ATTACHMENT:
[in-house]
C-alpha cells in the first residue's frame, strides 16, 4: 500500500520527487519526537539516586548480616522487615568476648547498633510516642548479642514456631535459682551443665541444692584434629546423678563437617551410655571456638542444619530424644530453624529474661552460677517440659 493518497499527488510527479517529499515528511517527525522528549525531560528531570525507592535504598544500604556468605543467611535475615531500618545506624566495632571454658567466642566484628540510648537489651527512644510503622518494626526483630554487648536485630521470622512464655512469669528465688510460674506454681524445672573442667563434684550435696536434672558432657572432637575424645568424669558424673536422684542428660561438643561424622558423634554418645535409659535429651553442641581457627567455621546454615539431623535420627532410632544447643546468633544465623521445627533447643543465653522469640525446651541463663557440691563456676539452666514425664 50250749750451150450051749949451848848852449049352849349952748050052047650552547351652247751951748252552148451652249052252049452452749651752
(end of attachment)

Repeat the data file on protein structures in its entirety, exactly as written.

[in-house]
C-alpha cells in the first residue's frame, strides 16, 4: 500500500520527487519526537539516586548480616522487615568476648547498633510516642548479642514456631535459682551443665541444692584434629546423678563437617551410655571456638542444619530424644530453624529474661552460677517440659 493518497499527488510527479517529499515528511517527525522528549525531560528531570525507592535504598544500604556468605543467611535475615531500618545506624566495632571454658567466642566484628540510648537489651527512644510503622518494626526483630554487648536485630521470622512464655512469669528465688510460674506454681524445672573442667563434684550435696536434672558432657572432637575424645568424669558424673536422684542428660561438643561424622558423634554418645535409659535429651553442641581457627567455621546454615539431623535420627532410632544447643546468633544465623521445627533447643543465653522469640525446651541463663557440691563456676539452666514425664 50250749750451150450051749949451848848852449049352849349952748050052047650552547351652247751951748252552148451652249052252049452452749651752